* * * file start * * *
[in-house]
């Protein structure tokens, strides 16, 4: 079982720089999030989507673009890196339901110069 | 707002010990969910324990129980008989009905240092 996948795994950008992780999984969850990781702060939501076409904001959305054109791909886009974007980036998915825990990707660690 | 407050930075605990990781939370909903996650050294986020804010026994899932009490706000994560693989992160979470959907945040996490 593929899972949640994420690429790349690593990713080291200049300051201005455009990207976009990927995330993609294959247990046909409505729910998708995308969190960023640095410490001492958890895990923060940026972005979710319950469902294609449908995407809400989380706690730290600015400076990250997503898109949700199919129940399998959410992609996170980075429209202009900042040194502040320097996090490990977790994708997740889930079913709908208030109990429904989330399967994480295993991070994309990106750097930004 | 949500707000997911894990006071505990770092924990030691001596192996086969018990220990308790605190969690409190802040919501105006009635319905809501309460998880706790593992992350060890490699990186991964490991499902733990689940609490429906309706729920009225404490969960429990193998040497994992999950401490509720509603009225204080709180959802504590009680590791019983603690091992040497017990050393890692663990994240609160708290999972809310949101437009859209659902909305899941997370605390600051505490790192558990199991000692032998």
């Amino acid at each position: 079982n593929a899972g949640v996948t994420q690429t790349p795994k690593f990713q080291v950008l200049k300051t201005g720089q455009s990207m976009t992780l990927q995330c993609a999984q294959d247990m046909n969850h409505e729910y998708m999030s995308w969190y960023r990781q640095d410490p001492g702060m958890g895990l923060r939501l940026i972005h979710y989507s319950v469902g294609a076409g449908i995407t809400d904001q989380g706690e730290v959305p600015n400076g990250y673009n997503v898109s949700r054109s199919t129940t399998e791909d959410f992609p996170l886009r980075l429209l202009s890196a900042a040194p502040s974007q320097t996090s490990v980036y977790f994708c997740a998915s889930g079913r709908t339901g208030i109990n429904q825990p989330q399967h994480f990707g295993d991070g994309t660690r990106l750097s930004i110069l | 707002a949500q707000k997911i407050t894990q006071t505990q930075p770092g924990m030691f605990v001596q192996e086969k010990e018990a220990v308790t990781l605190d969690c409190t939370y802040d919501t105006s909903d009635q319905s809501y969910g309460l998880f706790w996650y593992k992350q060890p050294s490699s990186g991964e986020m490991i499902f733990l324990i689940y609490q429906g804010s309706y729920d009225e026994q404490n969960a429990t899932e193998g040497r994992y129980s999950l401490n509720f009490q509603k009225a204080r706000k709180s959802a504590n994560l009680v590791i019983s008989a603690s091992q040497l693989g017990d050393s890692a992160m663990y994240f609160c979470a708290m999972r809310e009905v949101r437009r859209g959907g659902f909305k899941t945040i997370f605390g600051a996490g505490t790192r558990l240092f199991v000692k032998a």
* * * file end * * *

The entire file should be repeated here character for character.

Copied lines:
[in-house]
């Protein structure tokens, strides 16, 4: 079982720089999030989507673009890196339901110069 | 707002010990969910324990129980008989009905240092 996948795994950008992780999984969850990781702060939501076409904001959305054109791909886009974007980036998915825990990707660690 | 407050930075605990990781939370909903996650050294986020804010026994899932009490706000994560693989992160979470959907945040996490 593929899972949640994420690429790349690593990713080291200049300051201005455009990207976009990927995330993609294959247990046909409505729910998708995308969190960023640095410490001492958890895990923060940026972005979710319950469902294609449908995407809400989380706690730290600015400076990250997503898109949700199919129940399998959410992609996170980075429209202009900042040194502040320097996090490990977790994708997740889930079913709908208030109990429904989330399967994480295993991070994309990106750097930004 | 949500707000997911894990006071505990770092924990030691001596192996086969018990220990308790605190969690409190802040919501105006009635319905809501309460998880706790593992992350060890490699990186991964490991499902733990689940609490429906309706729920009225404490969960429990193998040497994992999950401490509720509603009225204080709180959802504590009680590791019983603690091992040497017990050393890692663990994240609160708290999972809310949101437009859209659902909305899941997370605390600051505490790192558990199991000692032998």
């Amino acid at each position: 079982n593929a899972g949640v996948t994420q690429t790349p795994k690593f990713q080291v950008l200049k300051t201005g720089q455009s990207m976009t992780l990927q995330c993609a999984q294959d247990m046909n969850h409505e729910y998708m999030s995308w969190y960023r990781q640095d410490p001492g702060m958890g895990l923060r939501l940026i972005h979710y989507s319950v469902g294609a076409g449908i995407t809400d904001q989380g706690e730290v959305p600015n400076g990250y673009n997503v898109s949700r054109s199919t129940t399998e791909d959410f992609p996170l886009r980075l429209l202009s890196a900042a040194p502040s974007q320097t996090s490990v980036y977790f994708c997740a998915s889930g079913r709908t339901g208030i109990n429904q825990p989330q399967h994480f990707g295993d991070g994309t660690r990106l750097s930004i110069l | 707002a949500q707000k997911i407050t894990q006071t505990q930075p770092g924990m030691f605990v001596q192996e086969k010990e018990a220990v308790t990781l605190d969690c409190t939370y802040d919501t105006s909903d009635q319905s809501y969910g309460l998880f706790w996650y593992k992350q060890p050294s490699s990186g991964e986020m490991i499902f733990l324990i689940y609490q429906g804010s309706y729920d009225e026994q404490n969960a429990t899932e193998g040497r994992y129980s999950l401490n509720f009490q509603k009225a204080r706000k709180s959802a504590n994560l009680v590791i019983s008989a603690s091992q040497l693989g017990d050393s890692a992160m663990y994240f609160c979470a708290m999972r809310e009905v949101r437009r859209g959907g659902f909305k899941t945040i997370f605390g600051a996490g505490t790192r558990l240092f199991v000692k032998a």